I decided to test things a bit—I had brought my RedHat CD with me that morning. I popped in a CD and floppy, and I was off to the races. The RedHat installation is a breeze. I figured it would take a few minutes to install everything via CD-ROM, so I went to the other secretary and put Plus! on his computer (not too useful, but a few nice, cosmetic changes). A bit later I returned to the computer, only to find a screen filled with garbage. I tried to parse the on-screen text; it seemed that Linux had encountered a problem and had tried to gracefully shut itself down: it failed, and died.
By this point, I had reached a conclusion. Windows 95 was not at fault. This, despite the fact that one of the techs who had worked to upgrade the machine earlier had claimed that the problem was the use of an early version of Windows 95. It sounded like a bogus explanation, though. The question was: was our problem hardware or software in nature? Since Linux was killed, too, the software trail was a dead end. As for hardware, however, the hard drive was out. I had scanned it. The motherboard as such was out, too, since it was also used in the Prof.’s computer, and he had had no problems. Of course, that didn’t (and doesn’t) preclude a problem on the particular motherboard—I’ve encountered dead motherboards before, and they can be a pain to diagnose. So, the most reasonable answer, and one supported by both the Linux crash and the error messages Windows had give me was that some bad SIMMs were installed.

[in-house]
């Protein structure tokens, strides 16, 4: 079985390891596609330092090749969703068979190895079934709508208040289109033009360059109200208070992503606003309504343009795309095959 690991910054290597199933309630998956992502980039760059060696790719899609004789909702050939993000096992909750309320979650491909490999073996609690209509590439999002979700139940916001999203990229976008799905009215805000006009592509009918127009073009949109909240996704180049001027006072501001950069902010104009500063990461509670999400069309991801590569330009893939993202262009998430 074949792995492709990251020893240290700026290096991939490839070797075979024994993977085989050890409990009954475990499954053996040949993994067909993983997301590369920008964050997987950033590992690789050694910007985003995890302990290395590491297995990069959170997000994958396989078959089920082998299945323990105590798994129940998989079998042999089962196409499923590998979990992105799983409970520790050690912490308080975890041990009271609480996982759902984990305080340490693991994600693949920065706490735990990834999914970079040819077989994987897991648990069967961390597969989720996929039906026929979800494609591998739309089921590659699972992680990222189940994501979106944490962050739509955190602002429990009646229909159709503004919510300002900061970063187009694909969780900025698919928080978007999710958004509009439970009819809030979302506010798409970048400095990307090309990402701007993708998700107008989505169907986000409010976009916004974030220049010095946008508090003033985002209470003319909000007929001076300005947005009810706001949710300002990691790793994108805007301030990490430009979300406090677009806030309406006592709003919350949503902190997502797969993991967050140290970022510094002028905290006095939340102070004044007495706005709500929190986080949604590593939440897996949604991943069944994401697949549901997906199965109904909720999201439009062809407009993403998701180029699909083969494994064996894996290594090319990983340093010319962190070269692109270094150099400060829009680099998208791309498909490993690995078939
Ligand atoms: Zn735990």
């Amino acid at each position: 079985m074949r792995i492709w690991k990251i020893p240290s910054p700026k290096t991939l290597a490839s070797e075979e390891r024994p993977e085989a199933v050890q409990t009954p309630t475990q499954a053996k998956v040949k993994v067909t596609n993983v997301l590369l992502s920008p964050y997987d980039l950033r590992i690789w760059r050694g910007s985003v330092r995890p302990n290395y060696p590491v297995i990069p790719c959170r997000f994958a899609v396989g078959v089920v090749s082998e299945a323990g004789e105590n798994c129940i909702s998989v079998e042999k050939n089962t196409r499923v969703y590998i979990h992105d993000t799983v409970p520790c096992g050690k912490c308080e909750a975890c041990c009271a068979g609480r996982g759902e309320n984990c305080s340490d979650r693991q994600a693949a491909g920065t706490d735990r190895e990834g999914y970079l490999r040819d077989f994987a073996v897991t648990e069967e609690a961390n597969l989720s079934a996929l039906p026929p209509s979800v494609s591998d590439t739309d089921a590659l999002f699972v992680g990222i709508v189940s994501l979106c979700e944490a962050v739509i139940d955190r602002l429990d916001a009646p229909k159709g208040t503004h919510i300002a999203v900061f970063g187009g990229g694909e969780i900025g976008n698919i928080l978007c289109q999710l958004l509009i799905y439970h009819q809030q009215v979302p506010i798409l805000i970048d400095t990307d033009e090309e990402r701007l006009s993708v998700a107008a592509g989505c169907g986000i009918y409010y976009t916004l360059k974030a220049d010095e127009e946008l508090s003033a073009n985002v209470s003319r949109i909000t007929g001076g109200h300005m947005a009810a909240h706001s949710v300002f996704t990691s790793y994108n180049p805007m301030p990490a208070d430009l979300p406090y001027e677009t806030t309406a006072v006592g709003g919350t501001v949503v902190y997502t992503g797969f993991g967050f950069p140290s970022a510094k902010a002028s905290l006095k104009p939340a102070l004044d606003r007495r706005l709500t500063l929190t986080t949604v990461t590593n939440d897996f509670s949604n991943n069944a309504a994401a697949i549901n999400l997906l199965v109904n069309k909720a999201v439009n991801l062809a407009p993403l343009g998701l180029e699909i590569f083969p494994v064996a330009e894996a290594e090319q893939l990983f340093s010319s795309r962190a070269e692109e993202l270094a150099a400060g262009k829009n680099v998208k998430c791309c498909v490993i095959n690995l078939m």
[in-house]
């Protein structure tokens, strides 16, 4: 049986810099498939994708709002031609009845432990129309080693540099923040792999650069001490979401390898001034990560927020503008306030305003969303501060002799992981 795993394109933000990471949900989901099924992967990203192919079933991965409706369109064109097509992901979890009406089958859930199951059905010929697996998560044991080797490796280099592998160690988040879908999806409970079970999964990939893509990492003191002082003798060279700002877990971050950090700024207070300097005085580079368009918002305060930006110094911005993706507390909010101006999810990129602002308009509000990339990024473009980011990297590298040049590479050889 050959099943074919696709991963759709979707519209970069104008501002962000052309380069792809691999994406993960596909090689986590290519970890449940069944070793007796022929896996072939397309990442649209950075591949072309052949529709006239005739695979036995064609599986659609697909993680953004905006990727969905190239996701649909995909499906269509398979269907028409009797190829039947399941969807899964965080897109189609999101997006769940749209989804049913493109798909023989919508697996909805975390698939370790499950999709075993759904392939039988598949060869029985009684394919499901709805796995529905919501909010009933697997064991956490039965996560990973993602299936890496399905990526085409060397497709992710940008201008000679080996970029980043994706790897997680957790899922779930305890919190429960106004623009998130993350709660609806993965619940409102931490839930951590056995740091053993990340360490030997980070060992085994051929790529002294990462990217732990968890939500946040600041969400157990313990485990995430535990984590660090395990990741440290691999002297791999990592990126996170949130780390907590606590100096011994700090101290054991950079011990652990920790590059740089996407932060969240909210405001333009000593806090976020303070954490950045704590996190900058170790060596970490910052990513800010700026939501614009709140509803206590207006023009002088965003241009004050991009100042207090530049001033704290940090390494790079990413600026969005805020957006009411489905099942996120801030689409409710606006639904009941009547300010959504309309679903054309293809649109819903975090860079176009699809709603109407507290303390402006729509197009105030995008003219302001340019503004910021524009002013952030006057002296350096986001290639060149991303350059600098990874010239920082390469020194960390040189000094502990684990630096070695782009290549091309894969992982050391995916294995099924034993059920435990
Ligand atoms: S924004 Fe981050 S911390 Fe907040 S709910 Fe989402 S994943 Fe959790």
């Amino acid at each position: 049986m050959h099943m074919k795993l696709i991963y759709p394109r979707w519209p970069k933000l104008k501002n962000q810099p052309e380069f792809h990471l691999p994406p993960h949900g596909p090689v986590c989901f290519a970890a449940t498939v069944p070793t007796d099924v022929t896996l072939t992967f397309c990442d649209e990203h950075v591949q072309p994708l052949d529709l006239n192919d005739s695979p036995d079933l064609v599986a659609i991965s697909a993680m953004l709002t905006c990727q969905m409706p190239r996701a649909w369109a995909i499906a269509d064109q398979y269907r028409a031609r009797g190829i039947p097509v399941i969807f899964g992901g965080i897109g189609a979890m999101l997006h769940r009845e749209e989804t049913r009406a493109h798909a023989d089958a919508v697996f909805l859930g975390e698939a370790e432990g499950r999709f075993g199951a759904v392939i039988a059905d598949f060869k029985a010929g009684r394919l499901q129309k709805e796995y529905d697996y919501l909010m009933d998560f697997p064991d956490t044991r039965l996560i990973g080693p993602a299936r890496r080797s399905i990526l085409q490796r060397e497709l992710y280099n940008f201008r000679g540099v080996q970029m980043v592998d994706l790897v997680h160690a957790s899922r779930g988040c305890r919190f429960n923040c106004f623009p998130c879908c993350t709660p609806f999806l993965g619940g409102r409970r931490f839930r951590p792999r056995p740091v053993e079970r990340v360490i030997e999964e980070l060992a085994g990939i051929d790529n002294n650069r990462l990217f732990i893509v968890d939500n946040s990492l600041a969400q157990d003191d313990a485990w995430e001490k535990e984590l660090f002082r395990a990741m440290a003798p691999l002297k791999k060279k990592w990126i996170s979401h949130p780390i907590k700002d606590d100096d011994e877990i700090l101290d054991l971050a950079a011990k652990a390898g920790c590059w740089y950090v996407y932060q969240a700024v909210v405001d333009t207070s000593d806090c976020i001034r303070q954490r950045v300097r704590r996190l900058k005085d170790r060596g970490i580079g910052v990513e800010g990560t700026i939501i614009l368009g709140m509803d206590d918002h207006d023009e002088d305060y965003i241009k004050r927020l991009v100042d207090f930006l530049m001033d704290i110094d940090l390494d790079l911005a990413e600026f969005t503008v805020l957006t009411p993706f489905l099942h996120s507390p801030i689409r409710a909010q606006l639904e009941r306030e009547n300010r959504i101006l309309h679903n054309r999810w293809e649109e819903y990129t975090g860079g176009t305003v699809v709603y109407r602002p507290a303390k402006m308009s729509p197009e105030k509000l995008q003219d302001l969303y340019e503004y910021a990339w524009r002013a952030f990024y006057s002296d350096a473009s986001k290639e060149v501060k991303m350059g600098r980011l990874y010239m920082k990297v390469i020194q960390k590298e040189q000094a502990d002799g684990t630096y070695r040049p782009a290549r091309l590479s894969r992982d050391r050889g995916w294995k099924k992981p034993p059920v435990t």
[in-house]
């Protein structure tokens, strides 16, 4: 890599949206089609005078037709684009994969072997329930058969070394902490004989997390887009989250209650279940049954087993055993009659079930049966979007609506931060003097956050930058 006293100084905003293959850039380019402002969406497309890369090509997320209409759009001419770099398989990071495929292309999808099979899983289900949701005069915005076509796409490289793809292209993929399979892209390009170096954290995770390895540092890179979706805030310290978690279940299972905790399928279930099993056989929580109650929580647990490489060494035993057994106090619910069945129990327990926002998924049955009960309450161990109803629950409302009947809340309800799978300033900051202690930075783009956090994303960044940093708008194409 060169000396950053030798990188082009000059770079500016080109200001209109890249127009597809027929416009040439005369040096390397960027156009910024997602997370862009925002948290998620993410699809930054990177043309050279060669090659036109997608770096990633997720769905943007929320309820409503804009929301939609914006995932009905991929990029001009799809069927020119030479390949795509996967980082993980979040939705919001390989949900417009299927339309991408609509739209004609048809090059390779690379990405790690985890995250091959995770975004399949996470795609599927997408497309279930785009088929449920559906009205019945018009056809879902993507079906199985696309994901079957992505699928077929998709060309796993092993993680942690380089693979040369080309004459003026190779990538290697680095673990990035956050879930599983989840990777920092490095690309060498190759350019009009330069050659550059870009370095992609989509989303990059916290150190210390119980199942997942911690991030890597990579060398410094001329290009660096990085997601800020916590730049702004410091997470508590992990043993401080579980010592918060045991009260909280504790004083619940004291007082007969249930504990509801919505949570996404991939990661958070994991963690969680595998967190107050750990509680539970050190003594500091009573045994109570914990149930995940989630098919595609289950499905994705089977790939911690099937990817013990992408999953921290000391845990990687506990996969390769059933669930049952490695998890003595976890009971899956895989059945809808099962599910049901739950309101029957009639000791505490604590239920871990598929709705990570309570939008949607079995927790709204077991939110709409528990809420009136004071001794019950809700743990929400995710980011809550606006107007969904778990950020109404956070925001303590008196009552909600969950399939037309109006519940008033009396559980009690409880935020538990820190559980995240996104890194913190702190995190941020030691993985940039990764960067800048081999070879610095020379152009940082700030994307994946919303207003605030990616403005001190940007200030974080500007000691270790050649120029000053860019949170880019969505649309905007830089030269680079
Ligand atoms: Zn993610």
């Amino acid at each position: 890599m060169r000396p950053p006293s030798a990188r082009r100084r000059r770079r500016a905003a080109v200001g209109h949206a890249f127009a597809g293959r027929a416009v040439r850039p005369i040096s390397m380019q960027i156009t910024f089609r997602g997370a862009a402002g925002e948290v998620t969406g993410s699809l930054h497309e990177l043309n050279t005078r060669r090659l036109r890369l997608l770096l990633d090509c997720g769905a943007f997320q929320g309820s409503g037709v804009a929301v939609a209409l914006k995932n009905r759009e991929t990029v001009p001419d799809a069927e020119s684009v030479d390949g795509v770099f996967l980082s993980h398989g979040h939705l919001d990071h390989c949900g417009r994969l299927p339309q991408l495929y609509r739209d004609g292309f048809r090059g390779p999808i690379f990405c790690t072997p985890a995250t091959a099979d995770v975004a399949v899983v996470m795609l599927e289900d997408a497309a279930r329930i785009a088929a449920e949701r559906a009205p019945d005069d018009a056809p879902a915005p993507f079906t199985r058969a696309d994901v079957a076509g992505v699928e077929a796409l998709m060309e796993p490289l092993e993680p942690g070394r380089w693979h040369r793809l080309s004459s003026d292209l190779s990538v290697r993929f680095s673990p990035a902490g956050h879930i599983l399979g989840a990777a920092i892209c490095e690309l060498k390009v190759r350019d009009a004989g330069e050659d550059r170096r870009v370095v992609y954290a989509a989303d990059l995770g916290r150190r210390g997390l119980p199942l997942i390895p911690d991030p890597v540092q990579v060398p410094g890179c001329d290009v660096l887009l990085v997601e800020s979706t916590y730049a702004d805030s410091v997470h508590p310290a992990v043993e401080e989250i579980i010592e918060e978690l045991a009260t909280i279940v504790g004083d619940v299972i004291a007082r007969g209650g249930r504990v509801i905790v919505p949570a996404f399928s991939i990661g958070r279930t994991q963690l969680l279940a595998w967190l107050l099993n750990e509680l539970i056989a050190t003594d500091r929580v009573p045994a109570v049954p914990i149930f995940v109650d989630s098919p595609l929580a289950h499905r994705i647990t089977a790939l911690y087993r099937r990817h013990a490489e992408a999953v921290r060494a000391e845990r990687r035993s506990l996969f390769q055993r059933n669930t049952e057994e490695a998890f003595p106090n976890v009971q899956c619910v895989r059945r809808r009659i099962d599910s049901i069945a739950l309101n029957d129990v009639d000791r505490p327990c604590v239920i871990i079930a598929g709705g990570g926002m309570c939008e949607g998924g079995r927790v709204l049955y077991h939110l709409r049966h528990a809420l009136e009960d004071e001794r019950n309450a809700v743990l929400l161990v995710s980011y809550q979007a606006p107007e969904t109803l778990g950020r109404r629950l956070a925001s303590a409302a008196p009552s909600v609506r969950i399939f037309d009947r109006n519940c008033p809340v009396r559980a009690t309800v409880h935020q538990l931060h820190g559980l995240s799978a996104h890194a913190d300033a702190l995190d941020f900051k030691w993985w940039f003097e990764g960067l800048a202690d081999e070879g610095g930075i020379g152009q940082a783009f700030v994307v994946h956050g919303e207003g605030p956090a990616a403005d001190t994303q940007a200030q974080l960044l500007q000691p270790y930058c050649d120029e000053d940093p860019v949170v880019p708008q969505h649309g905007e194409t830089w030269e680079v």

The computers had been sent in to get 64MB new RAM each (for a total of 80 - of for 64, if they simply wanted to return the old 8MB SIMMs to us to use in other machines). That is: 2x8 (old) + 2x32 (new). However, the company working on the computers (and the people who had built them in the first pace—they generally do good work, they’re local, and they get a lot of business from the University) had fucked up. The machines came back with 48MB each (obviously 2x8 (old) + 2x16 (new) = 48 as the only possible configuration), even though we got billed for 128MB total (4x32). No one had bothered to check—I did, since I had decided to check out the BIOS setup to see if there were any problems there. In any case, both machines will be getting sent back for the correct amount of memory in the near future (I would do the installation myself ... an explantion as to why I won’t do it is at the end of this tale).
My conclusion is/was supported by the following: few things kill Linux. Bad memory is one. The Windows errors were mostly page-faults and such—all associated with memory access. Windows would install, but not much more. Let me explain this: Windows can install on a system with 8MB of RAM, and during the installation, Windows does not (probably) have access to (much in the way of) virtual memory. Once Windows-proper gets running, however, it’s a resource hog, and starts swapping as soon as it gets a chance. It is entirely possible to install Windows and skip the bad memory. However, the process of installing a large software package within Windows is almost guaranteed to use up a lot of memory and lead to the attempted access of bad memory.
There is/was a sure-fire way to test this hypothesis further—simply remove the offending SIMMs and see how the system responds. If it doesn’t crash, then you can be pretty certain about the hypothesis. However, there is one problem: the case. The case to this computer is rather nice—completely tool-less. Just snap off the front and pull of the metal casing. However, the location of the SIMM slots makes installing/removing them very difficult without taking out the motherboard, or unhooking the cables, things which I have no intent of doing. Hence, my explanation will go without confirmation, and the machine will get sent back to the shop.